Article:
Although I have mentioned several benefits of working with a junior faculty member, this article would not be complete unless I also pointed out the downside of working with a new faculty member.
When ambition bites you in the ass
New faculty members are under a lot pressure in their first few years and are focussed on getting their research underway as soon as possible. It can happen, and I have seem this myself -- that some have overly-ambitious plans for their first experiments, which don't necessarily pan out as they may have hoped. Now, if you happen to be involved in these early mishaps, it can seem like a waste a time that will not help you build your cv or publication record.
The inevitable inconveniences of any new lab
Another unfortunate circumstance that comes with entering any new lab is that as a graduate student, you may end up spending a lot of your time just setting up a working lab space, rather than working on your research projects. Labs take time to set-up before they become functional and efficient. Computers, printers, phones and any special lab equipment need to be ordered and installed. This often ends up taking a lot more time than you would expect and it may end up being your responsibility to get things up and running. Be prepared for some inconvenience during the set-up period and also consider the possibility that you may not have any lab space allocated to you for the first several weeks or months as you begin graduate school.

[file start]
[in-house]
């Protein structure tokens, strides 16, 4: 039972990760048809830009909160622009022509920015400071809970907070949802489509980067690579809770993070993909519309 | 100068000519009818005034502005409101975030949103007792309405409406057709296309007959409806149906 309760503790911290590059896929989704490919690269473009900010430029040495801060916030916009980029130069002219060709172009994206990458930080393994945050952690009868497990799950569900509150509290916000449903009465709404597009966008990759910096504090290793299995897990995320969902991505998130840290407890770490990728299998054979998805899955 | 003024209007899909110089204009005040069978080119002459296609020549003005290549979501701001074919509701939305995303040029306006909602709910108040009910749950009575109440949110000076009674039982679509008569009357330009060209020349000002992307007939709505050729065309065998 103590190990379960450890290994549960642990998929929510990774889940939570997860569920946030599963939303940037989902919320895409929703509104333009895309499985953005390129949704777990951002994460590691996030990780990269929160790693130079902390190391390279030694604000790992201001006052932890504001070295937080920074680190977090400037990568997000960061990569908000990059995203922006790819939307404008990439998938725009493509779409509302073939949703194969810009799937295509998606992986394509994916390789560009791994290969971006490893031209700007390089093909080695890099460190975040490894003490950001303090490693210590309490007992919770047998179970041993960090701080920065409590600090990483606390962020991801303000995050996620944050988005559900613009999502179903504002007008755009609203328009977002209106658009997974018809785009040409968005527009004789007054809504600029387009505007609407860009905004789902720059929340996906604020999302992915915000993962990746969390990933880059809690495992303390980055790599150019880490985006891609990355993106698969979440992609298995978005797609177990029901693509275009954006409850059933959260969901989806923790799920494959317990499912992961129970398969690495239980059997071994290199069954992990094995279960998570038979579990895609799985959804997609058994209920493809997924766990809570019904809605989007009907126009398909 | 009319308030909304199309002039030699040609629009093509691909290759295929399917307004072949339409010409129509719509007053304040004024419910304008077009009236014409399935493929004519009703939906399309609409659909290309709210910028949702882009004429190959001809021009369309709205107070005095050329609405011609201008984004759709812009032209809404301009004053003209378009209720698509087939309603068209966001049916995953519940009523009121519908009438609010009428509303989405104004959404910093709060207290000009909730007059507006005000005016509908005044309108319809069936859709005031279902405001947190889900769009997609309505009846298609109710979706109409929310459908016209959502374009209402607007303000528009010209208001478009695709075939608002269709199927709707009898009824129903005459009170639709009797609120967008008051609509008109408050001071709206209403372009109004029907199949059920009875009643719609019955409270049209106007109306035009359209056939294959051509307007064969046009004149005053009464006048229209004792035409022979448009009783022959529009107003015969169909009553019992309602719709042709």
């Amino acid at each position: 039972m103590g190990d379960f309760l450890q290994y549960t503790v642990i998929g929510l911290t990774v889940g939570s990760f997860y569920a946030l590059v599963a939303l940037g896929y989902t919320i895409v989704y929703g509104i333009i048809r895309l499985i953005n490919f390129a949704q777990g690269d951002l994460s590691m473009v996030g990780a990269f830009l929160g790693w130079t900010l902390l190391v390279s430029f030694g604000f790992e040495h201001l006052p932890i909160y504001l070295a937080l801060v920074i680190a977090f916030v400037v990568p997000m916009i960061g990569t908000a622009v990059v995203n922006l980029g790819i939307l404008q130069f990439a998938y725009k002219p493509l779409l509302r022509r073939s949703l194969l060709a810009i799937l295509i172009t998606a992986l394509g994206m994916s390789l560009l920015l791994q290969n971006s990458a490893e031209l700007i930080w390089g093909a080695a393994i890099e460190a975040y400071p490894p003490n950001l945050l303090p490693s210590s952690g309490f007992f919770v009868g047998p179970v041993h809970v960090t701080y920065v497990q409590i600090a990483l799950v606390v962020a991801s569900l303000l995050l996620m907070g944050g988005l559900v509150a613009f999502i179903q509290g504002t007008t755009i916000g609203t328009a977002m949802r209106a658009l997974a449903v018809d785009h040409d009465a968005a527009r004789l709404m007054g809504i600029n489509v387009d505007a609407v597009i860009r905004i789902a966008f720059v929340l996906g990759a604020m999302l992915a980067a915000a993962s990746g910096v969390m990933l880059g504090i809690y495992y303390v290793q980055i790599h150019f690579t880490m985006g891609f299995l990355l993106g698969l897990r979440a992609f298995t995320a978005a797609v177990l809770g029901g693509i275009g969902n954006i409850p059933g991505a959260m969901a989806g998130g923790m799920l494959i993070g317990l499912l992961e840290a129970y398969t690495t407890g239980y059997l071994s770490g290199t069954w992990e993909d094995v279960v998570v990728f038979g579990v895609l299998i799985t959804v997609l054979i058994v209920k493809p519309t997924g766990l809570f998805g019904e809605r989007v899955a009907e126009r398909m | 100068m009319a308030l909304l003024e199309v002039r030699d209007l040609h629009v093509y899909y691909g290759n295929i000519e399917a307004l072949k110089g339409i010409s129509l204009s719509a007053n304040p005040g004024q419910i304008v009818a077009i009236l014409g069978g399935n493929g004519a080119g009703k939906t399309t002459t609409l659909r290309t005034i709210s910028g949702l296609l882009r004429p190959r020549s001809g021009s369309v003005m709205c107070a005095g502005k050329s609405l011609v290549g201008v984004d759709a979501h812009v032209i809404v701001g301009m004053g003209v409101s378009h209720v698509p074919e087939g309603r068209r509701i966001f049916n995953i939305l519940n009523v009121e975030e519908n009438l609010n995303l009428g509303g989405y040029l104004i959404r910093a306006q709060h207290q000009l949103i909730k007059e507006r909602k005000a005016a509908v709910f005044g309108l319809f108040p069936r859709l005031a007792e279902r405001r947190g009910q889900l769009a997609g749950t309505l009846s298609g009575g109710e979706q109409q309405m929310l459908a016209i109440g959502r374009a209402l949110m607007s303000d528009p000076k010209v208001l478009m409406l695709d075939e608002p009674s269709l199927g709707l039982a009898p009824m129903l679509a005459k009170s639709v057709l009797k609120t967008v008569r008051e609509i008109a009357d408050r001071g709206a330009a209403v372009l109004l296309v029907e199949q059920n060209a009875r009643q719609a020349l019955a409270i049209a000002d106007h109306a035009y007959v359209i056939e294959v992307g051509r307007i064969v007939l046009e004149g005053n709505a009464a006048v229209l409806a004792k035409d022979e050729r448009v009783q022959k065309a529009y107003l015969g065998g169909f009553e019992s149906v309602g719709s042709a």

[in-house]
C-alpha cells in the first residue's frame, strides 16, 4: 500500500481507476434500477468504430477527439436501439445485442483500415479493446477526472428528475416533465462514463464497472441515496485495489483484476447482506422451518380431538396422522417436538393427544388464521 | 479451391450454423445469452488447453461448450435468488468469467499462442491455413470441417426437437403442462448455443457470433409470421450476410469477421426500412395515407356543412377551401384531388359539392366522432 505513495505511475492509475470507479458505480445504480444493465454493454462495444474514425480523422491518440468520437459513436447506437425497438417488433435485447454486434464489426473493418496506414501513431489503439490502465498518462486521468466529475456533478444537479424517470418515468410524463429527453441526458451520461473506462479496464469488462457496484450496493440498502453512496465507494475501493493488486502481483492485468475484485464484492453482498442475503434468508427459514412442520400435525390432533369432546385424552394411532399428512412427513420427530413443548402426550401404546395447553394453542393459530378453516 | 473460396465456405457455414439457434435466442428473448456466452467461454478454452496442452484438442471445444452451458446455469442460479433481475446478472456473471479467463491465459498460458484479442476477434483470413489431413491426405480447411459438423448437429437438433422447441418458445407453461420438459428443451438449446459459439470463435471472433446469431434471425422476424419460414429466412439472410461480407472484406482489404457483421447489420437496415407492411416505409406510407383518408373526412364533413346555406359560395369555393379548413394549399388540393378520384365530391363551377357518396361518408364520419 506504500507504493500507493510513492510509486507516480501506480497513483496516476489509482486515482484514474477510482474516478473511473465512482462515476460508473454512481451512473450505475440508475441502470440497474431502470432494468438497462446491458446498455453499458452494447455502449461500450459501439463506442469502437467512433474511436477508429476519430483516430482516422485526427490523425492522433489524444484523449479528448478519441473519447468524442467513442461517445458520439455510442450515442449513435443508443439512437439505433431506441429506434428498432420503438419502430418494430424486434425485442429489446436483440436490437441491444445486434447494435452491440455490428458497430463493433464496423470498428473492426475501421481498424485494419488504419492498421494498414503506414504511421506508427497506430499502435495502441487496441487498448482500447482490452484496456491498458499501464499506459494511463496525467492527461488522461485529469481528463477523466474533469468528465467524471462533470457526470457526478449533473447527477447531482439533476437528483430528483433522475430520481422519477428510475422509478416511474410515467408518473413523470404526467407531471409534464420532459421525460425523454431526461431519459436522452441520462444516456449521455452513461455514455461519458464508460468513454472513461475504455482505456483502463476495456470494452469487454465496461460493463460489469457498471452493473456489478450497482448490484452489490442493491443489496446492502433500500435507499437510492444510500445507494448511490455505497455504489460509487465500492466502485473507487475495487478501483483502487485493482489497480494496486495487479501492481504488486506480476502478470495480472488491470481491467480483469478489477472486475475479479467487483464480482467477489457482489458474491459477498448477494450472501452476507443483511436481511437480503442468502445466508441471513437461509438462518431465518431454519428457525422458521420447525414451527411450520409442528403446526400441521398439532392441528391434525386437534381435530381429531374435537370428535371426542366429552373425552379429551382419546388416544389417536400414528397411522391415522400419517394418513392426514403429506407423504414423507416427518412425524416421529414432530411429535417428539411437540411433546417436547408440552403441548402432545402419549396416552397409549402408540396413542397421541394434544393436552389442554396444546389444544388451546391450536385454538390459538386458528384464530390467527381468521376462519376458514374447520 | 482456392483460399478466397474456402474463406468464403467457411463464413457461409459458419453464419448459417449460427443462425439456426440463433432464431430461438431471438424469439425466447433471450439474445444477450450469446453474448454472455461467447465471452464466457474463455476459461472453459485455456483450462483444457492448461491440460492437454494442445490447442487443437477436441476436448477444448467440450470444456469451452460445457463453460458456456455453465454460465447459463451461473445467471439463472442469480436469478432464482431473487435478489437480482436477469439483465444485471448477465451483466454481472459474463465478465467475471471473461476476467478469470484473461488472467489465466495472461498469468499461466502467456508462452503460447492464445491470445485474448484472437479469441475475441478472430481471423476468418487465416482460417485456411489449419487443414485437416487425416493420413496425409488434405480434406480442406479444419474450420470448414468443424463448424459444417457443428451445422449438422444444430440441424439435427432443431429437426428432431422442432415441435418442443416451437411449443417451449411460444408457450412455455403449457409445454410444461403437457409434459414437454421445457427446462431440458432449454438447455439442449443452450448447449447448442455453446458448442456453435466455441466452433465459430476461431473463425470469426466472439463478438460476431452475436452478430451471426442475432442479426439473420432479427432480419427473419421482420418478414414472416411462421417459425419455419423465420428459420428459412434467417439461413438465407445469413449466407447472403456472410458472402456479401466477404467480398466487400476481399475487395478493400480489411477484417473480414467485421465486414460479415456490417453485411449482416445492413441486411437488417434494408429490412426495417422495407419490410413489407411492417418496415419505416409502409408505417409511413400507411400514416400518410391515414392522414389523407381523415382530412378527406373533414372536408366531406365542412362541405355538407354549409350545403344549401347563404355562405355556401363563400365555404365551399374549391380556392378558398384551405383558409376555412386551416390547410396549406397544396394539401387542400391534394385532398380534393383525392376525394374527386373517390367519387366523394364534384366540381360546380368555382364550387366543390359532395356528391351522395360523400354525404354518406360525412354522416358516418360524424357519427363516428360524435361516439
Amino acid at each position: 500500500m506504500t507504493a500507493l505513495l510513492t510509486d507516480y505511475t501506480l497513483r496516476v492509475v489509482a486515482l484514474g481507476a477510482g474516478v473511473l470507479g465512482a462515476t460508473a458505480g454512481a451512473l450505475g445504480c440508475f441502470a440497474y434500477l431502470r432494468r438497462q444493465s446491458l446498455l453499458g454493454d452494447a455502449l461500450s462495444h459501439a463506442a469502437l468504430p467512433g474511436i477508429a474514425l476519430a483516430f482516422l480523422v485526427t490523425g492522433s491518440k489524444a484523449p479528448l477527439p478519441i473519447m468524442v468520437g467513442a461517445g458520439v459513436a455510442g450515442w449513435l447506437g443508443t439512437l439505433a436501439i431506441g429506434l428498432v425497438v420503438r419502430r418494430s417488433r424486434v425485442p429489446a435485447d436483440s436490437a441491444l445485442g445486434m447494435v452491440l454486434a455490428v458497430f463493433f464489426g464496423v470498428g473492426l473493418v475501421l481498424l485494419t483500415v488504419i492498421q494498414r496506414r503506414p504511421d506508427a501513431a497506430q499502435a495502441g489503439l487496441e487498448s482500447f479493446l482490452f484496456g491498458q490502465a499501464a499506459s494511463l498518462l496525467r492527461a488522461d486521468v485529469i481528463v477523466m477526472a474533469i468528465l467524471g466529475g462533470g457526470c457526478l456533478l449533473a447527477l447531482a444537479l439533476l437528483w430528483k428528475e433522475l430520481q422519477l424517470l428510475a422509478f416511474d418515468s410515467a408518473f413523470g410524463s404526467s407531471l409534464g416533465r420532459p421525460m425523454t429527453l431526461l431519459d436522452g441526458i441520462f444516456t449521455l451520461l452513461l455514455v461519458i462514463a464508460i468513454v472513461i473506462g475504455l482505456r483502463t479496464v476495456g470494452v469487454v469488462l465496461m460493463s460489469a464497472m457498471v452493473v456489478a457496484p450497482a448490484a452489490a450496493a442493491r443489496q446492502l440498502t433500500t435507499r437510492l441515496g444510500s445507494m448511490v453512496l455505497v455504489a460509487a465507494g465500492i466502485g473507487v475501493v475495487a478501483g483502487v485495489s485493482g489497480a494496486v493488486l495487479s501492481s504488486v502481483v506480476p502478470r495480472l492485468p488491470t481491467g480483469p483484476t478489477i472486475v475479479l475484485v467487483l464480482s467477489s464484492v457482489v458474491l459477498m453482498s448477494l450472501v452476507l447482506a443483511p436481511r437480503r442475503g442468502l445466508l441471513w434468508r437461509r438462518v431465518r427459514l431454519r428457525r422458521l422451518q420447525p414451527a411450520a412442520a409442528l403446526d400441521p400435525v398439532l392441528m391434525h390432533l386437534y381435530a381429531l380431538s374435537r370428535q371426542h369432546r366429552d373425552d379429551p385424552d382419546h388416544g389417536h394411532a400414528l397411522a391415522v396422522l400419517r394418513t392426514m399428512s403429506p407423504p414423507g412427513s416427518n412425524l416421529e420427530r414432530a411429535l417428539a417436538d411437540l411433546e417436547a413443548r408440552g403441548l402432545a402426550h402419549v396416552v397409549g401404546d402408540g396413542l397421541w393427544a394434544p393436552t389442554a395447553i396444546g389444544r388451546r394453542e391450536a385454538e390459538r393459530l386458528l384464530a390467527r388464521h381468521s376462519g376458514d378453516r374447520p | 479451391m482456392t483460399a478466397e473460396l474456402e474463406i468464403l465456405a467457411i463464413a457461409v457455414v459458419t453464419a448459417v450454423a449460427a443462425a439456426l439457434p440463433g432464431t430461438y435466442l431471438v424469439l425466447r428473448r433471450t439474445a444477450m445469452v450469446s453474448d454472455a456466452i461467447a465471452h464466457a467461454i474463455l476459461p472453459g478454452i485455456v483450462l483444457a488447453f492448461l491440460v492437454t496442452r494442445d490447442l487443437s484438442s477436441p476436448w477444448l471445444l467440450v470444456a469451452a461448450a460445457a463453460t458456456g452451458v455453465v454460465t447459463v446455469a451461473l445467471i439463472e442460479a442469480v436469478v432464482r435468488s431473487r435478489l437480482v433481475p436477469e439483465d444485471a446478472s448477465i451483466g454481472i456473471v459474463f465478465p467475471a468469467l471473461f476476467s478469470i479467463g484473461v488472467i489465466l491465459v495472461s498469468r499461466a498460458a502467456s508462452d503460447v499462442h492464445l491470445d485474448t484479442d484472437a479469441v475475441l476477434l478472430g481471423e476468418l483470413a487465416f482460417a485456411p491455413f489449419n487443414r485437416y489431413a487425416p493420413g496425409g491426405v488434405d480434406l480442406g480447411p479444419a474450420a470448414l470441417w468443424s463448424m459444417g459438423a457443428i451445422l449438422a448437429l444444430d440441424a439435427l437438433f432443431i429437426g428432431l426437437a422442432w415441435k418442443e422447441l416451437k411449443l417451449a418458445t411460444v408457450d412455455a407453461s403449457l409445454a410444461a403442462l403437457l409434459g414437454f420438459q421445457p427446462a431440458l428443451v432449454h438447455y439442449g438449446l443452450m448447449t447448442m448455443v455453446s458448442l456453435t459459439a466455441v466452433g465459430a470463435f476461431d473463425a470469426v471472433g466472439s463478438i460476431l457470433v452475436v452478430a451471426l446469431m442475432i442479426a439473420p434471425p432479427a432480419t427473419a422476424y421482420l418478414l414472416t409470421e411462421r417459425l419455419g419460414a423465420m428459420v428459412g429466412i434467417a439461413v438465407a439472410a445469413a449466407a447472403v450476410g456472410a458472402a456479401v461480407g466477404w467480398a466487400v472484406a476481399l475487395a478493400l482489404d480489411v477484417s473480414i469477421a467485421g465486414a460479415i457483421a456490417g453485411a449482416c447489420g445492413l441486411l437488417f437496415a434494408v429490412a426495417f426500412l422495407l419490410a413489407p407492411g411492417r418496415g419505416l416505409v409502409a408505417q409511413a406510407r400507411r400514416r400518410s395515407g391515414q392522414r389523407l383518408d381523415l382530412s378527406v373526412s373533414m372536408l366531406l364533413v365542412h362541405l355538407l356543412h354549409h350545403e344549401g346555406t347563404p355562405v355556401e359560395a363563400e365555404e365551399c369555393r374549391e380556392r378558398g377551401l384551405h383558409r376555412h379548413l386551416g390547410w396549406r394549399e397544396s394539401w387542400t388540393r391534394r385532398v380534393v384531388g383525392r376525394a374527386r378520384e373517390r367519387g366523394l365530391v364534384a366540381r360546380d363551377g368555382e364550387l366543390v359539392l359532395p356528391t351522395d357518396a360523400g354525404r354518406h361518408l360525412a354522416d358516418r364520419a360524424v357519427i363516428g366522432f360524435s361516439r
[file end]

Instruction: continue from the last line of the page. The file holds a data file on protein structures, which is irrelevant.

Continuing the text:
Management skills or lack thereof
Another issue of working with a new faculty member is that they don't necessarily have much experience managing a lab or overseeing multiple grad students. Remember, they were Ph.D. students themselves not long ago and not all Ph.D. students are given the opportunity to manage other students, and therefore, they have little experience running a research lab. Given this, as a grad student in such a lab, you can expect some confusion and lack of direction as your supervisor adjusts to their new demands.
New faculty members are allocated some start-up money to get their labs up and running. The amount is usually negotiated in their initial contract. Starting up a lab can be quite costly; from stocking it with basic supplies, to buying special lab equipment and computers. The costs of setting up a new research lab add up very quickly and many junior faculty members may prefer to invest on lab equipment rather than take on grad students that do not have any funding.
Considering all of this, as a potential grad student you have to consider both the benefits and potential pitfalls of working with a junior faculty member. It's important to understand your own limitations. If you feel that you cannot deal with the uncertainties of a new lab, then you might want to consider applying with established faculty members only. On the other hand, if you are willing to trade some inconvenience for the chance to be involved in building a lab from scratch and being involved in innovative research, then it might be the right place for you.